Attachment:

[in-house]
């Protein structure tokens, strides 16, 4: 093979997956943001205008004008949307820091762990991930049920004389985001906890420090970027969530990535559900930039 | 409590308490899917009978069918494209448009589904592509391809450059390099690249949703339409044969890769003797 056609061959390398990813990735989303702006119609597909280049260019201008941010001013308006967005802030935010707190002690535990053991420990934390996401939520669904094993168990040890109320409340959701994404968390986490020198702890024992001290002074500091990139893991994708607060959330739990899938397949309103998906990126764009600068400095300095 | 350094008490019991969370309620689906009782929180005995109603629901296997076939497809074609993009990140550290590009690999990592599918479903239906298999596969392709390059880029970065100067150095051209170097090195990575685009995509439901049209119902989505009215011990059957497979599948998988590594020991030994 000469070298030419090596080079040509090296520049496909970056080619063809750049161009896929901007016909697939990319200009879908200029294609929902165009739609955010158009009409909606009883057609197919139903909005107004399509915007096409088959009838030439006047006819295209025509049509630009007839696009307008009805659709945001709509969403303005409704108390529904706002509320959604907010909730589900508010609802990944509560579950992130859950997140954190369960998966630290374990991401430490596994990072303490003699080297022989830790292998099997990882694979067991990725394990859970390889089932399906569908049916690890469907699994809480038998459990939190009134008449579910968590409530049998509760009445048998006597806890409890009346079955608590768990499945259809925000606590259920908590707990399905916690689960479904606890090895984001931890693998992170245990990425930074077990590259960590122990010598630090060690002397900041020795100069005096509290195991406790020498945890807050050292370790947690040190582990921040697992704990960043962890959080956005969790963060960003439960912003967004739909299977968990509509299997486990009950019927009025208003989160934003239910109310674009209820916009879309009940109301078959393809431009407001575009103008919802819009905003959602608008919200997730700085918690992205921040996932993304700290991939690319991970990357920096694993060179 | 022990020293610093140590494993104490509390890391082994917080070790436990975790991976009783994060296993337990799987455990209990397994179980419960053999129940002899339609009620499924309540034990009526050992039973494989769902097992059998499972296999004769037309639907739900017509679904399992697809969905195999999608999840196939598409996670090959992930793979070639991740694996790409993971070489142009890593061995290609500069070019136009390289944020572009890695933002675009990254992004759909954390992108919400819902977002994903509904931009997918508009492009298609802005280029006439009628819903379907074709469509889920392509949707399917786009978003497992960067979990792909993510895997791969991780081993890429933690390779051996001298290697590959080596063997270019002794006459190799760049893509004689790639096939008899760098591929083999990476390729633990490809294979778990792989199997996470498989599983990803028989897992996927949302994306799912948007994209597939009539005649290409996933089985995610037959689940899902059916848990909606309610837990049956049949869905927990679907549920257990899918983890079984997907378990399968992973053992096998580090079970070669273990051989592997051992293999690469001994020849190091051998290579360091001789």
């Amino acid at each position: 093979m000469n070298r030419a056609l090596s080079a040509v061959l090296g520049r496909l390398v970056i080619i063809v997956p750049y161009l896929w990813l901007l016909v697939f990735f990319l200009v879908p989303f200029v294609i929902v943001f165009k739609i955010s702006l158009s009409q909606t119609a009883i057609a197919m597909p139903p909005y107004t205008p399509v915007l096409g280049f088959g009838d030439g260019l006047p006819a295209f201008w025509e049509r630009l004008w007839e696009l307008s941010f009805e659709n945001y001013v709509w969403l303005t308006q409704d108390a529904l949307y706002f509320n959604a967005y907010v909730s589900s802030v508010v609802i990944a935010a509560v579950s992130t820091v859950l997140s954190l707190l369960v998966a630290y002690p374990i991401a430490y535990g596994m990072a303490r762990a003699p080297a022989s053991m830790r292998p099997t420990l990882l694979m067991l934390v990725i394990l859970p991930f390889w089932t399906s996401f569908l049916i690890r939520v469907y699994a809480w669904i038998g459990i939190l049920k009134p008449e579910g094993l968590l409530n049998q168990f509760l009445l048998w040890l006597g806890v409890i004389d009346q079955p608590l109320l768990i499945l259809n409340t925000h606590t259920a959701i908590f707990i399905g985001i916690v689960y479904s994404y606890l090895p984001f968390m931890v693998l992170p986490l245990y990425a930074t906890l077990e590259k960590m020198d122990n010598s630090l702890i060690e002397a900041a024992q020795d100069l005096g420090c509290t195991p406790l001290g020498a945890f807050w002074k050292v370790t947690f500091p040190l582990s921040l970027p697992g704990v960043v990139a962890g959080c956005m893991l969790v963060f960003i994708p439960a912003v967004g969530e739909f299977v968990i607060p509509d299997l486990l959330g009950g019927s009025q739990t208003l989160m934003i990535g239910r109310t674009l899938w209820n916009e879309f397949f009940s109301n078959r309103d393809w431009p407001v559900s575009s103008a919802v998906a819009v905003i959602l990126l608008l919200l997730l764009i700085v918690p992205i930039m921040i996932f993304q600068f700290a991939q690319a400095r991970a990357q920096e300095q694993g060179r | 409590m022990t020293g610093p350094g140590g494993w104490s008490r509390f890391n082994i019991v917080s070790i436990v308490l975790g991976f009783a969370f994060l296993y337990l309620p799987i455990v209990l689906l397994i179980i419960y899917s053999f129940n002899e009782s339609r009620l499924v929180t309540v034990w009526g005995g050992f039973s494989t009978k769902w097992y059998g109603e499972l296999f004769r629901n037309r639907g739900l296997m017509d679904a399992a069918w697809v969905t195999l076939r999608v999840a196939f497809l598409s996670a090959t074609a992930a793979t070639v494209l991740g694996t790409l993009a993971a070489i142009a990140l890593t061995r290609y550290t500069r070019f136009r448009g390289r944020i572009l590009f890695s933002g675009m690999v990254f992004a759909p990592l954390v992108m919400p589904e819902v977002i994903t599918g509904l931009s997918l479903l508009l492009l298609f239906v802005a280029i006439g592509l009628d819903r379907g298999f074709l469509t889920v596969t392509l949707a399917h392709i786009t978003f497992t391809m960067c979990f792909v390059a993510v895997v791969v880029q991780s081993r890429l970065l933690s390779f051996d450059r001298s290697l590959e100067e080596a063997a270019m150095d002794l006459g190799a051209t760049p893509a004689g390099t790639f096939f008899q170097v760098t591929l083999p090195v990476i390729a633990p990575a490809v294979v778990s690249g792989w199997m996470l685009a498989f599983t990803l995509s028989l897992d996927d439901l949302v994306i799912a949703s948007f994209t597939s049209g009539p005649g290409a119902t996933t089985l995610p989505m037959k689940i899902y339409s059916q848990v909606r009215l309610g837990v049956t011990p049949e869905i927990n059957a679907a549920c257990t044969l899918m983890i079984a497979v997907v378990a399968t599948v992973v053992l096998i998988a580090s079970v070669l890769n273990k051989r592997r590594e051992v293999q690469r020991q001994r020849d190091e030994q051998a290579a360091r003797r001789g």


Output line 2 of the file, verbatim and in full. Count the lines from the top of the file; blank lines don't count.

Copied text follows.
């Protein structure tokens, strides 16, 4: 093979997956943001205008004008949307820091762990991930049920004389985001906890420090970027969530990535559900930039 | 409590308490899917009978069918494209448009589904592509391809450059390099690249949703339409044969890769003797 056609061959390398990813990735989303702006119609597909280049260019201008941010001013308006967005802030935010707190002690535990053991420990934390996401939520669904094993168990040890109320409340959701994404968390986490020198702890024992001290002074500091990139893991994708607060959330739990899938397949309103998906990126764009600068400095300095 | 350094008490019991969370309620689906009782929180005995109603629901296997076939497809074609993009990140550290590009690999990592599918479903239906298999596969392709390059880029970065100067150095051209170097090195990575685009995509439901049209119902989505009215011990059957497979599948998988590594020991030994 000469070298030419090596080079040509090296520049496909970056080619063809750049161009896929901007016909697939990319200009879908200029294609929902165009739609955010158009009409909606009883057609197919139903909005107004399509915007096409088959009838030439006047006819295209025509049509630009007839696009307008009805659709945001709509969403303005409704108390529904706002509320959604907010909730589900508010609802990944509560579950992130859950997140954190369960998966630290374990991401430490596994990072303490003699080297022989830790292998099997990882694979067991990725394990859970390889089932399906569908049916690890469907699994809480038998459990939190009134008449579910968590409530049998509760009445048998006597806890409890009346079955608590768990499945259809925000606590259920908590707990399905916690689960479904606890090895984001931890693998992170245990990425930074077990590259960590122990010598630090060690002397900041020795100069005096509290195991406790020498945890807050050292370790947690040190582990921040697992704990960043962890959080956005969790963060960003439960912003967004739909299977968990509509299997486990009950019927009025208003989160934003239910109310674009209820916009879309009940109301078959393809431009407001575009103008919802819009905003959602608008919200997730700085918690992205921040996932993304700290991939690319991970990357920096694993060179 | 022990020293610093140590494993104490509390890391082994917080070790436990975790991976009783994060296993337990799987455990209990397994179980419960053999129940002899339609009620499924309540034990009526050992039973494989769902097992059998499972296999004769037309639907739900017509679904399992697809969905195999999608999840196939598409996670090959992930793979070639991740694996790409993971070489142009890593061995290609500069070019136009390289944020572009890695933002675009990254992004759909954390992108919400819902977002994903509904931009997918508009492009298609802005280029006439009628819903379907074709469509889920392509949707399917786009978003497992960067979990792909993510895997791969991780081993890429933690390779051996001298290697590959080596063997270019002794006459190799760049893509004689790639096939008899760098591929083999990476390729633990490809294979778990792989199997996470498989599983990803028989897992996927949302994306799912948007994209597939009539005649290409996933089985995610037959689940899902059916848990909606309610837990049956049949869905927990679907549920257990899918983890079984997907378990399968992973053992096998580090079970070669273990051989592997051992293999690469001994020849190091051998290579360091001789």